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  • “Into the Heartland of the Ordinary”:Seamus Heaney, Thomas Hardy, and the Divided Traditions of Modern and Contemporary Poetry*
  • Ronald Schuchard (bio)

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Seamus Heaney at a turf bog in Bellaghy, wearing his father’s coat, hat, and walking stick, 1986. Bobbie Hanvey, photographer.

Bobbie Hanvey Photographic Archives, Image Number bh002807, John J. Burns Library, Boston College.

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The sequence of events that led to the composition of this essay had its origin thirty-two years ago. In July 1982, while teaching a class on English poets and their places of writing to ten students in Emory University’s British Studies Program at Oxford University, I hired a van and took them to Thomas Hardy country in Dorsetshire. We stopped first at Hardy’s grave in the churchyard of St. Michael’s in Stinsford (known as Mellstock in Hardy’s writings). Before his death in 1928, Hardy declared his intention to be buried among his own family and people there, but some of his friends had made arrangements for him to be buried in Poets’ Corner of Westminster Abbey. In a controversial compromise his heart was removed from the body and buried in his wife’s grave; the ashes of the cremated body were placed in the Abbey. On a beautiful sunny morning, alone in the churchyard, the class began its graveside discussion of Hardy’s life and poems with sandwiches and wine to share. Soon came the creak of the iron entrance gate and the appearance of a lone distant figure, whom I ignored in turning back to a poem until I saw the uplifted eyes of the students watching the person approach. I was gobsmacked: it was Seamus Heaney! “Hello, fellow pilgrims,” he said. “I’m on my own Hardy pilgrimage to the gravesite and birthplace and thought I would join you if it wouldn’t be an interruption.” And so for the [End Page 271] next hour Heaney shared in the picnic with the awe-struck students, recited and discussed several of Hardy’s poems from memory, and talked of Hardy’s importance to him—of how Hardy had liberated him from the intimidating intellectualism and abstraction of much modern poetry and shown him that he could write about the people, places, and objects of County Derry as Hardy had written of those of Dorset. He said that other poets had found a similar liberation, pointing to the nearby grave of the English poet C. Day Lewis, who wrote in his will that he wished to be buried as close to Hardy’s heart as possible. They squeezed him in three graves down. Seamus then bid us farewell, heading off to the cottage in Higher Bockhampton, the place of Hardy’s birth in 1840, leaving us all astonished by the serendipity of the encounter and the generosity of the poet on that magical day.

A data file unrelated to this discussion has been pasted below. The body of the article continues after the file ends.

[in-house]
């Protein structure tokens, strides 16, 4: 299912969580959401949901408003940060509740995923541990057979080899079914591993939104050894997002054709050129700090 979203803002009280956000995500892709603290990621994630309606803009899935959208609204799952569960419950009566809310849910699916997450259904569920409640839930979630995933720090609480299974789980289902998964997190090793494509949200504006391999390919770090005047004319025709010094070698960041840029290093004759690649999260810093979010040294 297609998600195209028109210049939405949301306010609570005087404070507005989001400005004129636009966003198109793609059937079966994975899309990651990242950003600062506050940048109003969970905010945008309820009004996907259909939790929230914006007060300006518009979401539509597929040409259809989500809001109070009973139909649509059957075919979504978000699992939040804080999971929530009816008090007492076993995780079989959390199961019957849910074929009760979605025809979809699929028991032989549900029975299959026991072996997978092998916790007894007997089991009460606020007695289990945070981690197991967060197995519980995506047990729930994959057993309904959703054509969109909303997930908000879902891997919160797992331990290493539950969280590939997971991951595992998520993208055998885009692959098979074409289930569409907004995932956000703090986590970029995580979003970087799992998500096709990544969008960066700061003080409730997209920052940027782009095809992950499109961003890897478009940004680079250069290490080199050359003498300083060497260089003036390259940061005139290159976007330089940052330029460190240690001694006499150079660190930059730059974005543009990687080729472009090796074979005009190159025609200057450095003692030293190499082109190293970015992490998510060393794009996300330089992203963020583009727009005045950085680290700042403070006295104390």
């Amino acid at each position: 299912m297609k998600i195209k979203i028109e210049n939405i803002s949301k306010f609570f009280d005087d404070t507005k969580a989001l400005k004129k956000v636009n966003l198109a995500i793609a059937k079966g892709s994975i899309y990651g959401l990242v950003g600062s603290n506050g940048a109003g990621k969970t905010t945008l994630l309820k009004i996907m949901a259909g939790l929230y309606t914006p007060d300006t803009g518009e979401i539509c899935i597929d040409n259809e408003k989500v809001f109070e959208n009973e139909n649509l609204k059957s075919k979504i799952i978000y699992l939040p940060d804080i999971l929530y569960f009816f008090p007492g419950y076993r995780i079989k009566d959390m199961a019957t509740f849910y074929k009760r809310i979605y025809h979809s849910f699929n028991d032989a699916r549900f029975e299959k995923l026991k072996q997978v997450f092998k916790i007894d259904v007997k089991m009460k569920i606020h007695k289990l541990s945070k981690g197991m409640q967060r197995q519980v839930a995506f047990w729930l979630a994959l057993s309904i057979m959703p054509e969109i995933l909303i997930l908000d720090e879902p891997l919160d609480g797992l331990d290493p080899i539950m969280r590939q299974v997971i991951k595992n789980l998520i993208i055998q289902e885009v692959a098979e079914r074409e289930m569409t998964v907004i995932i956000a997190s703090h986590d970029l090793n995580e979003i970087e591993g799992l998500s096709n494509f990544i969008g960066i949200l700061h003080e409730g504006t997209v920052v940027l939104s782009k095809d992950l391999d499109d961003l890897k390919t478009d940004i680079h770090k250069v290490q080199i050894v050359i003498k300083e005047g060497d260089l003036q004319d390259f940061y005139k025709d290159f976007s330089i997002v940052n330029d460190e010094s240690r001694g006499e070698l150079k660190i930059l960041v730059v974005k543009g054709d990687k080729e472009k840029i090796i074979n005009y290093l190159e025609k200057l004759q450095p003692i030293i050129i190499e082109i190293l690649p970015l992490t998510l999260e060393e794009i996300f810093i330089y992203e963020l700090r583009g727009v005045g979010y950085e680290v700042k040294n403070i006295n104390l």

Heaney and Ted Hughes had just published their first poetry anthology, The Rattle Bag (1982). With certain favorite authors they exercised their prejudices and let each other run loose with choices. It was not surprising to see that Hardy was represented by the largest number of poems (sixteen), nor that some of the poems chosen were those that Heaney recited from memory to us at the gravesite, and others that he would return to frequently in his prose. I was intrigued to know more about the origin and development of Heaney’s attachment to Hardy, but information had to come slowly in dribs and drabs over three decades of following the sequence of Heaney’s interviews, new volumes of poems, collections of essays, uncollected essays, revelations at readings, and diggings in archives. Meanwhile, I began to immerse myself in Hardy’s poems, all nine hundred and forty-seven of them, making him one of the two most prolific poets of the twentieth century, rivaled only by D. H. Lawrence. Gradually and occasionally, I would offer graduate seminars on Hardy and contemporary poets, and each course would inevitably bring forth the forlorn question, “Do we really have to read all of them?” “Only,” I replied, “if you want to break through the anthology presentations and...


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